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Every Invasive Breast Tumor Needs This Test

Posted on 10/9/2013 by | Personal Health and Well-being | Comments

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Doctor_consults_with_patient_(7)Women who have been diagnosed with invasive breast cancer — meaning a tumor in the tissue, not in a duct — must be tested for the HER2 gene and protein, according to new guidelines from two expert groups.

The HER2 test can indicate whether a tumor is aggressive and fast-growing.

If the test shows a tumor is HER2-positive, meaning it has an extra copy of the HER2 gene or high levels of HER2 protein, a woman can be treated with therapies specifically targeted for this type of tumor.

The new guidelines were issued by a panel from the American Society of Clinical Oncology and the College of American Pathologists.

Although the majority of women get the test, new evidence and improved testing methods have been developed, and the two groups wanted to standardize testing to ensure the greatest accuracy.

Panel cochair Elizabeth Hammond, M.D., professor of pathology at the University of Utah School of Medicine, said the panel wanted to make sure testing is “done the same way following the same rules everywhere. We want to make sure that a woman living in a rural area has the same opportunity for testing as a woman living near a major medical center,” HealthDay reported.

The HER2 test was one of the first to target a very specific subtype of breast cancer that affects about 30,000 to 40,000 patients each year just in the U.S., said the panel’s other cochair, Antonio Wolff, M.D., professor of oncology in the breast cancer program at the Johns Hopkins Sidney Kimmel Comprehensive Cancer Center in Baltimore.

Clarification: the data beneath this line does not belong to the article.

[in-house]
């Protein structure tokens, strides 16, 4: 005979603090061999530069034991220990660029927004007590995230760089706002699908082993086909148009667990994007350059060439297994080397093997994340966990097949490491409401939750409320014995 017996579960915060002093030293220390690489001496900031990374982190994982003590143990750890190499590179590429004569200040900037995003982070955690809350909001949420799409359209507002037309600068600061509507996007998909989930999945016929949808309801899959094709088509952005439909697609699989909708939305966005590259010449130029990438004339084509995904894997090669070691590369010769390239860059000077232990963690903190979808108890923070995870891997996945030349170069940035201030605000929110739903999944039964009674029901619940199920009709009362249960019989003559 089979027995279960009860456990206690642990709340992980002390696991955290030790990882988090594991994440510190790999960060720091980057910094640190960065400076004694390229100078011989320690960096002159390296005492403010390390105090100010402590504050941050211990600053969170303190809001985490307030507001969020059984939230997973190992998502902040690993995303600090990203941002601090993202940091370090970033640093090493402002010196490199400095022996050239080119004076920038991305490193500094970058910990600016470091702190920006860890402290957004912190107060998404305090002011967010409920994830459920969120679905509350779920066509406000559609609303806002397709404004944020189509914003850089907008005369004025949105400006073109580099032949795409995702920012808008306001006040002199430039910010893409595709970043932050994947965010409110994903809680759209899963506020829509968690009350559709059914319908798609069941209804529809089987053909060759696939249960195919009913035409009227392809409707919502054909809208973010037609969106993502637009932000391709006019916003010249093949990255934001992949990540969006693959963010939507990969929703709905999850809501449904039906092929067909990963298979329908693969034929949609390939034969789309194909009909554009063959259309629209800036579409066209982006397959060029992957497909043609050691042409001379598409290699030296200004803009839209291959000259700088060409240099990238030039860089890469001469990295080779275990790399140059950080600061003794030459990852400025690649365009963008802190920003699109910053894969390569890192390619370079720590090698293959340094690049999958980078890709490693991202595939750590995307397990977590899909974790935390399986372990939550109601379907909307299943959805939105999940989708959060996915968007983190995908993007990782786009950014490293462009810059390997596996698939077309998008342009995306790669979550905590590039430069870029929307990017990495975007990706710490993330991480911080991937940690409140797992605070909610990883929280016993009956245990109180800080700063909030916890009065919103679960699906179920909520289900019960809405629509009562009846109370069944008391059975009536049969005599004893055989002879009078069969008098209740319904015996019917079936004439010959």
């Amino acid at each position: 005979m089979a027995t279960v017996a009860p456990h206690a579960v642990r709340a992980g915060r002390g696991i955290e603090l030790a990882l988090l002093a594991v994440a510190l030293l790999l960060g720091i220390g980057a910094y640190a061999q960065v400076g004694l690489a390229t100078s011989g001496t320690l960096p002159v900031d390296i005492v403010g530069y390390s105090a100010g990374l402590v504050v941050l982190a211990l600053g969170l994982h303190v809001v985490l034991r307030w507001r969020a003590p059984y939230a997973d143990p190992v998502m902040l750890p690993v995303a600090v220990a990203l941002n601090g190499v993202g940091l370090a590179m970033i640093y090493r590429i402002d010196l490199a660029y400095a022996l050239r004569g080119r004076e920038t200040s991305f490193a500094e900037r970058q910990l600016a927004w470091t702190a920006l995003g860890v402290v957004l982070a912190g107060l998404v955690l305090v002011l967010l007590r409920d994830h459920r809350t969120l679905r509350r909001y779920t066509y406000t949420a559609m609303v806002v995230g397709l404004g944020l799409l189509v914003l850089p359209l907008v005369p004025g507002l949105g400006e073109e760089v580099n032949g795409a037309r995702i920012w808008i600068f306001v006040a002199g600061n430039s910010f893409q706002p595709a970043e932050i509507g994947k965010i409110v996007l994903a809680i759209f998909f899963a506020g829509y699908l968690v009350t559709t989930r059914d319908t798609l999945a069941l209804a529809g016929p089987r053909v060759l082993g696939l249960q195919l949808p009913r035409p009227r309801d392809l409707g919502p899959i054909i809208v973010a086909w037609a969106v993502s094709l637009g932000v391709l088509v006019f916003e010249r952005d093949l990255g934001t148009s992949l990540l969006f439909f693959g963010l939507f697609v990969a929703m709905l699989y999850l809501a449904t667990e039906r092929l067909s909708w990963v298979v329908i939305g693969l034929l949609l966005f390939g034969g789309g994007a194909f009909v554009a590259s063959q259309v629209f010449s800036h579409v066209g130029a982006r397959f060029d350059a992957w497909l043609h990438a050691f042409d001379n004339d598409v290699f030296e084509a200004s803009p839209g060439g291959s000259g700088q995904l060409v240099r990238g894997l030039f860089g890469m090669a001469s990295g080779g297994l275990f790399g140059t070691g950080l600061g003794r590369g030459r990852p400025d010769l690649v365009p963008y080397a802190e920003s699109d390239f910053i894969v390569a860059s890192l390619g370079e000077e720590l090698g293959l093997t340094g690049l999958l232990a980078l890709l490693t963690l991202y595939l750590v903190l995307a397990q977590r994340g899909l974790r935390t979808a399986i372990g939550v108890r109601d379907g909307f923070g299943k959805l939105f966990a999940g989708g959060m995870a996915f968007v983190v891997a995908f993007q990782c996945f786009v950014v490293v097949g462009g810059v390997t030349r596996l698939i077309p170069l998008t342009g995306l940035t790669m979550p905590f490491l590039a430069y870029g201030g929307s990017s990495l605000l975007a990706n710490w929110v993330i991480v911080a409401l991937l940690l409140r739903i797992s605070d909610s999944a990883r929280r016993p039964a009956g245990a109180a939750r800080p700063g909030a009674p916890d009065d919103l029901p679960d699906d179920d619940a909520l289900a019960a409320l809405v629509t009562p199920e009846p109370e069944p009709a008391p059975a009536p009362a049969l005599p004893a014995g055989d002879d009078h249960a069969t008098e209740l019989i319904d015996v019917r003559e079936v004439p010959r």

By following the panel’s guidelines, doctors will be able to “reduce the variability in the quality of testing that has been observed before and hopefully improve patient outcomes,” Wolff said.

According to HealthDay, the panel’s guidelines include:

  • All women with invasive breast cancer should be tested for HER2.
  • Women with metastatic breast cancer — cancer that has spread to other parts of the body — should have their HER2 status tested to see if it has changed.
  • Women with HER2-positive cancers should receive HER2-targeted treatment.
  • Women with HER2-negative cancers, however, should not receive treatment with HER2-targeted treatments, such as trastuzumab (Herceptin), lapatinib (Tykerb), pertuzumab (Perjeta) or T-DM1 (Kadcyla).
  • If the HER2 test results are inconclusive, testing should be repeated either with the initial tissue specimen or on an alternative specimen. Targeted treatment should be delayed until a definitive test can be done.
  • Testing should be done with a U.S. Food and Drug Administration-approved test.

The guidelines also contain more details aimed at the pathologists who perform the HER2 test, including a newer test called bright-field in situ hybridization.

According to MedPage Today, the guidelines also clarify that if 10 percent of a tumor registers as HER2 positive, then the cancer should be considered HER2 positive.

 

Photo: National Cancer Institute

 

 

 

 

 

 

 

 

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